From: "John \"sb\" Werneken" <email@example.com>
That's what I get for commenting before Session 7's ending discussion
<grin>. I see Jon is advocating moving some decision-making, probably OASIS,
on-line. And also using Robert's as an example of a process where the
complexity might be more manageable if software served as the monitor and
Maybe it's just another case of me not being joyful at seeing a skill of
mine automated (again, again). That skill being leading a group to a
supported conclusion and implementation program.
MAYBE in the defined category of information exchange formats, some
combination of Robert's and a sort of Major Domo (the mailing list
management program) on steroids could help develop a 'Request For Comments'
type document more efficiently. I've never sat on a standards committee and
have no idea of what collateral issues and interests participants bring with
them to a meeting, so I don't know.
I do know that disputed decisions have an organic sort of process, which I
think is analogous to the grieving process in its stages. Negotiated
settlements IMHO can't be done via Robert's and probably can't be done
State power can certainly create an environment where the result is not
negotiated, but rather decided and imposed. Personally I think state power
is like slavery - a solution that seems appropriate only so long as people
lack the resources to understand and employ a less coercive method. But if I
were to agree for the sake of argument that a majority vote was an
acceptable way of resolving something IMPORTANT, then certainly Robert's is
as Jon said one of the things that "falls out" after centuries of
I still doubt that CONTESTED DECISIONS can or should be made on-line. The
body and the decision would lose the wealth of information provided by the
range of human interaction cues which are not conveyed well (Or at all in
some cases) by text alone. More to the point the participants would lack the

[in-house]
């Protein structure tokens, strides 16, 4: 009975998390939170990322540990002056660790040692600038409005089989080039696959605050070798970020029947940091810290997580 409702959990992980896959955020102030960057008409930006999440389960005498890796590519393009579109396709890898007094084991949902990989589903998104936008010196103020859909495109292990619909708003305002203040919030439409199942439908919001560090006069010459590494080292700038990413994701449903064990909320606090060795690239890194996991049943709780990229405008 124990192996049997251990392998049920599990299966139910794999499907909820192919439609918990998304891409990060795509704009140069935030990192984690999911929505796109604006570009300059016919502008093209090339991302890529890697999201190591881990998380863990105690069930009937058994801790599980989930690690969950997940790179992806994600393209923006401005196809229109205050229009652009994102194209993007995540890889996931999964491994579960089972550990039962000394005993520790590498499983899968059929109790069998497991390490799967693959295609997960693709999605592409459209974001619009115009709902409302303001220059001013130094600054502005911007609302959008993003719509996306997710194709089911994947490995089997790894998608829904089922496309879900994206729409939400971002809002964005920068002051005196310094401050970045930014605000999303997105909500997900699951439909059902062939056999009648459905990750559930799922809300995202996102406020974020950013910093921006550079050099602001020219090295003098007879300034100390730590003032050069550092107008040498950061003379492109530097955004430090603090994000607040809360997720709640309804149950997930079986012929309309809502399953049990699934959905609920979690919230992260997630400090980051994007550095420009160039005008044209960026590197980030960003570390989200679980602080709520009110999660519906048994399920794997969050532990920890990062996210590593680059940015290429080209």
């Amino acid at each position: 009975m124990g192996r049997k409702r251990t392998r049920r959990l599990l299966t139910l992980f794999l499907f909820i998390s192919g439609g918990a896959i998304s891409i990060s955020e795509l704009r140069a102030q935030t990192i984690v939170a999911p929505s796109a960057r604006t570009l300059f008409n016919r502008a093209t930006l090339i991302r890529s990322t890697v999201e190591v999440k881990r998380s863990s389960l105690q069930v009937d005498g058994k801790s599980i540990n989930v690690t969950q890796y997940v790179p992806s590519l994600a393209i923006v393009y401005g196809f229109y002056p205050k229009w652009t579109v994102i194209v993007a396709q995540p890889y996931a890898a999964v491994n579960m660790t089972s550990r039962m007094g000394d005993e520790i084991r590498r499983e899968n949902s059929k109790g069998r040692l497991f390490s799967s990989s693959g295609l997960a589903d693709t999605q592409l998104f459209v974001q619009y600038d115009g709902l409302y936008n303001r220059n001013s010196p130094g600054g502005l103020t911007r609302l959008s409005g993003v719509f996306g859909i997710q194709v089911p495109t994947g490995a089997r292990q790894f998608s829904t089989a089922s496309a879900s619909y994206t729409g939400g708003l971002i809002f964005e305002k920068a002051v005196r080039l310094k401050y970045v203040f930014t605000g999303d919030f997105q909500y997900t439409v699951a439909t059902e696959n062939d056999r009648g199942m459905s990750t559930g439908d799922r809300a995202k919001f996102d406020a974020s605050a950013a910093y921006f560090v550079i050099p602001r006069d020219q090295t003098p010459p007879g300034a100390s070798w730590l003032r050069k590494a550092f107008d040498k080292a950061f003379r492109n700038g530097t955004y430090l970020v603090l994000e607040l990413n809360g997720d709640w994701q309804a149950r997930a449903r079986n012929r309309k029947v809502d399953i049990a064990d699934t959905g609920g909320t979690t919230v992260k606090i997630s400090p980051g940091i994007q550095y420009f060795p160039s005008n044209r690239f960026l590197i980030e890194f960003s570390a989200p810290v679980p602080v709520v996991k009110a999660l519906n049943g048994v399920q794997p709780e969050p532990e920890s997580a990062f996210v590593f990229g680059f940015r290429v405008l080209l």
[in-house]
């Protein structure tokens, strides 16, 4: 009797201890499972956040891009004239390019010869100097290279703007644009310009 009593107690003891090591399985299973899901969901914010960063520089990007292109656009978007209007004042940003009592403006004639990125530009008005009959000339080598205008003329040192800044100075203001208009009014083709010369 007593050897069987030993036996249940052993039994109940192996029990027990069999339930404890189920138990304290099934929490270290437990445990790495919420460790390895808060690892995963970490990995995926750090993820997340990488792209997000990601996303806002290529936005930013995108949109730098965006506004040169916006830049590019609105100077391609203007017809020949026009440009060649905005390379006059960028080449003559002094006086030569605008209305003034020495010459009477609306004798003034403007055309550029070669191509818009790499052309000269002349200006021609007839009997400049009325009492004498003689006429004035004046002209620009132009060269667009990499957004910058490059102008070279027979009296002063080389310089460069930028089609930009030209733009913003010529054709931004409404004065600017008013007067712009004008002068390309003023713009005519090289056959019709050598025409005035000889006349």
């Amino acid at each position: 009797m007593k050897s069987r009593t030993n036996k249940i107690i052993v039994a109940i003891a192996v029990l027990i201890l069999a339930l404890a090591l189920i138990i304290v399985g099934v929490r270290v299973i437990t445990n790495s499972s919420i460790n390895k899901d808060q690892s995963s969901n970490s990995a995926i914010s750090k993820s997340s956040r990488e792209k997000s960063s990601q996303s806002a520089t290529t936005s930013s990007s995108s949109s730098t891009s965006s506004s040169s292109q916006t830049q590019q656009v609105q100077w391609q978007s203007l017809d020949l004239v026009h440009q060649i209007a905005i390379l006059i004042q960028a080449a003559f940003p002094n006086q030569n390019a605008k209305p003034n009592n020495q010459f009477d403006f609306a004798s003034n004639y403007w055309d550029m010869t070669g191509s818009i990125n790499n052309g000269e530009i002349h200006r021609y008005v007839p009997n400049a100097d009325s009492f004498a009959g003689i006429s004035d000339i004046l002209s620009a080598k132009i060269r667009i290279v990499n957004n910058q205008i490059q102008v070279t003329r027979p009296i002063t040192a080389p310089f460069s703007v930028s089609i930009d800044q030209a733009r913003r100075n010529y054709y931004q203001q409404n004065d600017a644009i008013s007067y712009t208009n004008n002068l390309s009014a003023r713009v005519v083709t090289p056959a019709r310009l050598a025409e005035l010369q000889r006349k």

full-spectrum engagement with each other which is so vital in the "Stockholm
Syndrome" type of interaction that seems necessary to producing agreement or
at least acceptance of the results.
Alternatives to the legislative approach? First, real legislatures involve
far more stuff than is captured in Robert's or by voting. Second, there are
numerous other modes of decision-making. Common law is a good one. Built on
the stories of real cases. A very popular alternative nowadays to litigation
is mediation. There is a lot of mediation literature. Another is
Arbitration. Some legal systems - labor law for example - rely heavily on
mediation & arbitration.
Another is all around us - the market system. The premise here being that
buyers will not knowingly act against their own interests. So sellers have
incentives to bring that better mousetrap to market. There is literature now
on extending markets to spheres formerly thought of as open only to the
state - like the control of air pollution.
Yet another is also all around us - vox populi. Public opinion is a
consensus process that moves with amazing speed with out modern
I think news is one area where DKR-type work can enable self-publishing and
institutional media to collaborate, through the Internet and its successors.
I find obtaining comprehensive, balanced, and current information to be an
incredible pain in the ass at this time. Augment/Crit/DKR may make it
dramatically less so.
> Message: 1
> Date: Fri, 25 Feb 2000 14:37:04 -0800
> From: Eric Armstrong <firstname.lastname@example.org>
> Subject: Re: Parliamentary Assistance proposal
> Your post contains many well-reasoned, passionate
> It's also important to recognize that Jon was not
> presenting Robert's Rules as the "right" way, or
> necessarily even the "best" way. I'm sure he would
> agree with many of the points you mentioned, if
> not all of them.
> The point of Jon's proposal, as I understand it,
> was that many people DO use Robert's Rules, or
> something based on that mechanism (for better or
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